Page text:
20 Mar 2017 - News
17 Feb 2017 - News
16 Feb 2017 - News
Built Environment’s four research clusters reflect existing and emergent research strengths within the faculty.
They are groupings of staff and higher degree students from across different disciplines collaborating on research ventures in areas of common interest that progress the faculty’s research priority theme of the design, delivery and management of 21st century cities.
Cluster research projects have both short and long-term targets but generally are multi-year commitments. They involve publication ventures, symposia, conferences and exhibitions, usually open to all staff and wider stakeholders.
Cluster activities are supported financially by the faculty. All staff are encouraged to be engaged in cluster activities and to contribute to development of their research programs. Each cluster is led by convenors who coordinate the annual programs and represent the cluster in the faculty and beyond.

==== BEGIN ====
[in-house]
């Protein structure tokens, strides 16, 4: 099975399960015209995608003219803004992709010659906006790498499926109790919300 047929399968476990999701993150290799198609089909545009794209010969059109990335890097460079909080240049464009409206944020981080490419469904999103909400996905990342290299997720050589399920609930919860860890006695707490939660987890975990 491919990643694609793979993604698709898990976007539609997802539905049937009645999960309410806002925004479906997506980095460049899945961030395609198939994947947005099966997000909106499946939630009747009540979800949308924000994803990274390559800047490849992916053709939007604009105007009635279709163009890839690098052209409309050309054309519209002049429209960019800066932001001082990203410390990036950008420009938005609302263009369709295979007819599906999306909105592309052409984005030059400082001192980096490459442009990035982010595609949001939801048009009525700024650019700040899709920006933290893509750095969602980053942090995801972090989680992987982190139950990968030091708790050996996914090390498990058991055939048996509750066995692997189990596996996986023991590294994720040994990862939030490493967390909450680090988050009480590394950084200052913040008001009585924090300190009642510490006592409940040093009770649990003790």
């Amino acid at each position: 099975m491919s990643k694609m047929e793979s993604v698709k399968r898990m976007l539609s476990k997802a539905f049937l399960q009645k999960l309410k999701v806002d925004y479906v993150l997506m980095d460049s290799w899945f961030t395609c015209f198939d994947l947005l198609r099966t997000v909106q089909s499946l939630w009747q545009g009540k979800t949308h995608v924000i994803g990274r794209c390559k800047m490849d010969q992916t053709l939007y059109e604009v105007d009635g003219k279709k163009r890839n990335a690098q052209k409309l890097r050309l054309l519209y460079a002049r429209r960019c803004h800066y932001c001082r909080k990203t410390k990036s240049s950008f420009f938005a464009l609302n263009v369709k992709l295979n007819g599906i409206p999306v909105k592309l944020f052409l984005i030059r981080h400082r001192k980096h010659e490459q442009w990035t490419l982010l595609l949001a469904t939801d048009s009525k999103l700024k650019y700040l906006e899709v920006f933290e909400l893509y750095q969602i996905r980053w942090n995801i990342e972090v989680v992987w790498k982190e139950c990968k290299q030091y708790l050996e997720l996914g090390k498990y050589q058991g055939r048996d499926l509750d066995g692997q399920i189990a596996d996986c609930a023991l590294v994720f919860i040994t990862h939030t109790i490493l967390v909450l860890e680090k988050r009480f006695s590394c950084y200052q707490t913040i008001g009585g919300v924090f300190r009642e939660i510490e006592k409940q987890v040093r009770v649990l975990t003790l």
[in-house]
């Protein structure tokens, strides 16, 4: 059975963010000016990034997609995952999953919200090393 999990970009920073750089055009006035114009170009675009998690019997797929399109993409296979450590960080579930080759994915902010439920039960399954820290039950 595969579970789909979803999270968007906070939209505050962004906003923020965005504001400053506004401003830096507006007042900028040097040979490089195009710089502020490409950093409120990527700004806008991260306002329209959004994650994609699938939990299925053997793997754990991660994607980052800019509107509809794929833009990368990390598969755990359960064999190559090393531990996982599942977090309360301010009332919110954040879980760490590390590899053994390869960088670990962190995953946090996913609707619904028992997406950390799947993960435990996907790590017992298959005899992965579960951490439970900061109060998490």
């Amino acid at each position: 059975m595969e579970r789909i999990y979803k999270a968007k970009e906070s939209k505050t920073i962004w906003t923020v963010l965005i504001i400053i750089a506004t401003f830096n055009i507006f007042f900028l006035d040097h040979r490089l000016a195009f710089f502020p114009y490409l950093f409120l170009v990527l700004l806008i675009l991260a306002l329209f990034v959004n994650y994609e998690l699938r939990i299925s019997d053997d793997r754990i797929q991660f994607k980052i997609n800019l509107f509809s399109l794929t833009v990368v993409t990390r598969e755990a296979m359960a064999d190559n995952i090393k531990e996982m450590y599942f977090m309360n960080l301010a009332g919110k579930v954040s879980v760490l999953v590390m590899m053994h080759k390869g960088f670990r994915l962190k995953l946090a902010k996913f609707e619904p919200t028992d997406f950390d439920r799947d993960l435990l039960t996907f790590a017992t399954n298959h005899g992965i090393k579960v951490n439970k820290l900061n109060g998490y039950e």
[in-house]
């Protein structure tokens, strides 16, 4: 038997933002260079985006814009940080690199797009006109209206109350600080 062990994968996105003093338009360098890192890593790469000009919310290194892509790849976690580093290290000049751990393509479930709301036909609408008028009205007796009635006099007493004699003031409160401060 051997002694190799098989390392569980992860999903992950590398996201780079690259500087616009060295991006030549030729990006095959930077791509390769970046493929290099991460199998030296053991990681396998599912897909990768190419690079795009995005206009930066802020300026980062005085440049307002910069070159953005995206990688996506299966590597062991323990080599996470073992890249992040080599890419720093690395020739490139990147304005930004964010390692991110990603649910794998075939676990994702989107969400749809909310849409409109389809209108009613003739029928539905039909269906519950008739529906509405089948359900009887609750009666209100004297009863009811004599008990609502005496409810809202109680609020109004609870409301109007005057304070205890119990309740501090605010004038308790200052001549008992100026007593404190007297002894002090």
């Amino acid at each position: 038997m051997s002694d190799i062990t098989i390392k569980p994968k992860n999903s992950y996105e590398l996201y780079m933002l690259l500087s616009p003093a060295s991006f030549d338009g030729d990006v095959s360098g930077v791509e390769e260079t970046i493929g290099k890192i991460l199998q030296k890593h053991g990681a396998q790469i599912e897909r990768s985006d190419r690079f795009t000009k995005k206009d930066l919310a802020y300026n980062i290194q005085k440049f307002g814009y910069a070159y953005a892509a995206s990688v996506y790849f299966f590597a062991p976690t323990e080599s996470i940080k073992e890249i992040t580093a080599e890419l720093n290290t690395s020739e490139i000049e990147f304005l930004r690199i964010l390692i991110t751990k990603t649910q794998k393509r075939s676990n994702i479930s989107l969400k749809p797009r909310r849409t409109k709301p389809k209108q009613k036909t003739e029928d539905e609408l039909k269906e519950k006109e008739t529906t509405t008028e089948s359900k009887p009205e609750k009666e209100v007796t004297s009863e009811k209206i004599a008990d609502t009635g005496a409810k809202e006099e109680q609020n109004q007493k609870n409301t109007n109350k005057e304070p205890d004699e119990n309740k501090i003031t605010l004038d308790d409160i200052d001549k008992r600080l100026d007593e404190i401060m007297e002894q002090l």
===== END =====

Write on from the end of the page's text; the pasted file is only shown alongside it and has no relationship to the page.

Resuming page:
Design Research Collaboration
The Design Research Cluster’s focus is to research through design for the 21st century city. Our research objectives are driven by a transdisciplinary community of academics who believe that engaging in practice is integral to gaining knowledge.
High Performance Architecture
The High Performance Architecture Research Cluster aims to deliver research innovation in design, planning and management of high performance buildings and cities.
People and Place
The People and Place research cluster focuses on understanding the relationship between people and their environments, with ‘place’ being defined as broad as region and as small as a room.
The Smart Cities Research Cluster (SCRC) seeks to promote and advance the efficient design, planning and delivery of urban environments and services through the use of spatially integrated information and communication technology.
The Urban Typologies Research Cluster is focused on cross-disciplinary research pertaining to cultural landscapes, urban morphology, architectural history, heritage and urban design.